Sumo Wrestling

Interview with sumo wrestler Kyokutenzan Takeshi from Mongolia

Kyokutenzan Takeshi, born as Batmönkhiin Enkhbat on August 4, 1973, is a former professional sumo wrestler from Ulaanbaatar, Mongolia, one of the first Mongolians to join the sport in Japan. He did not manage to reach the highest wrestling class, but was considered a kind of mentor by younger Mongolian sumo wrestlers who followed him, such as Hakuhō and Harumafuji.

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From left to right: Kyokutenzan Takeshi, Kyokushūzan Noboru, and Kyokutenhō Masaru.

Kyokutenzan Takeshi joined sumo wrestling in March 1992, at the same time as his famous Mongolian colleagues Kyokushūzan and Kyokutenhō, who were part of the first group of Mongolians to take up the sport professionally for the first time. Kyokutenzan Takeshi was an important influence on other Mongolian rikishi. During his early months in sumo wrestling, when five of the six Mongols in the Ōshima stable ran away due to homesickness and the rigors of training and sought refuge in the Mongol embassy, Kyokutenzan was the only one who stayed. He persuaded his compatriots to return. The importance of this action was recognized by Futagoyama Oyakata, the former ōzeki and father of Takanohana and Wakanohana. Takanohana and Wakanohana were the champions during the active period of Kyokutenzan Takeshi. Futagoyama Oyakata emphasized that otherwise the subsequent line of successful Mongolian sumo wrestlers in Japan might never have developed.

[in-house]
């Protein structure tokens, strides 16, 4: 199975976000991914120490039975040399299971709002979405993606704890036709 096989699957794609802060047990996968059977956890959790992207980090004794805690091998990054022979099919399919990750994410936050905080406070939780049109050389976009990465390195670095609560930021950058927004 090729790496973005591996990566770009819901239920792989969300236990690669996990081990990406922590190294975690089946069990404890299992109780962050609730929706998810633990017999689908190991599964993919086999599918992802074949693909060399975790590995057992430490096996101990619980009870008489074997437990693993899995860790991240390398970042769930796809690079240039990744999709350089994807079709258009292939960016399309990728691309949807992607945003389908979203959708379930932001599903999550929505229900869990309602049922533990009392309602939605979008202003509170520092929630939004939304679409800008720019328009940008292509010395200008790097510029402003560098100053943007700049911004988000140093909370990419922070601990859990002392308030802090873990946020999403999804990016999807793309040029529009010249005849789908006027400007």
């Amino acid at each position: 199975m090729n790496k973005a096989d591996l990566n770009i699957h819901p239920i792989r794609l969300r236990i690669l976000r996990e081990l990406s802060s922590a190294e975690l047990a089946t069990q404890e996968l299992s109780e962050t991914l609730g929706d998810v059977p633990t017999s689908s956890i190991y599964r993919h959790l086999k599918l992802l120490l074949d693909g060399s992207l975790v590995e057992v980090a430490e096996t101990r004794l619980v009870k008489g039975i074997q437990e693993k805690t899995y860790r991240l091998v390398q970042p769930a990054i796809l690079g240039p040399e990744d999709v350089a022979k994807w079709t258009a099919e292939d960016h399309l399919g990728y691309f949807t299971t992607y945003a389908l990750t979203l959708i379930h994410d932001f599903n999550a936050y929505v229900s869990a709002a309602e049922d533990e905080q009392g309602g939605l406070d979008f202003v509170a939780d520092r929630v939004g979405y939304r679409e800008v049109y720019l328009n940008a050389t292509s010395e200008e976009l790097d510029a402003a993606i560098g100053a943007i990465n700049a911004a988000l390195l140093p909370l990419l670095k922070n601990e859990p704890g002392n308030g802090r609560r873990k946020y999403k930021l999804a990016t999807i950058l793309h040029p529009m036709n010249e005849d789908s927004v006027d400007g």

Pictures of Kyokutenzan Takeshi career


Kyokutenzan Takeshi, one of the first sumo wrestlers to represent Mongolia in the field of sumo wrestling, takes time today for an interview with artist ritual.


Good day Kyokutenzan Takeshi,

Thank you very much for accepting our invitation to appear as a guest in our magazine. I am sure that the interview with you will be very interesting.

artist ritual: Everyone knows that you are the pioneer of Mongolian sumo wrestlers in Japan. How did you initially get to know that there was a sumo wrestling competition in Mongolia? Did you have any idea about sumo wrestling at that time? 
Kyokutenzan Takeshi: I first came to Ulaanbaatar after graduating from the 1st School of Khentii Province in 1991. When I came to Ulaanbaatar, I was fighting in the Labor Association. At that time, Mongolia had just transitioned from a socialist society to capitalist society. This meant that each family bought food according to the number of their familiy members by lining up for card goods. Through a commercial in television, I got to know that there would be a sumo wrestling competition in Mongolia. At that time I had no idea about sumo wrestling. Initially, I went there without telling anyone because I thought it would be a shame if I didn't pass the test. At that time, my family lived in the countryside, and before that I lived with my family in the city. To take the exam, you had to be over 1.75 meters tall, and weigh more than 75 kg. At that time, I made 74 kg. On the morning of the competition day, I had to eat well so I would gain 1 kg. When our sumo teacher first visited Mongolia, he saw Mongolian wrestling and said that Mongolians were good at sumo wrestling, so he contacted the Sumo Association and came up with the idea of bringing sumo wrestling from Mongolia to Japan. The sumo competition I participated in was held at the Medical University Gymnasium. 160 children wrestled with each others, of which 6 kids remained: Batbayar D, Tsevegnyam N, Batjargal Ts, Munkhbold Sh, Tumendemberel L. and me. We were the first because the social difference between Mongolia and Japan was very big at that time. In Mongolia at that time, there were hardly any opportunities to cross borders, travel or study abroad. So we left Mongolia for Japan on February 22, 1992.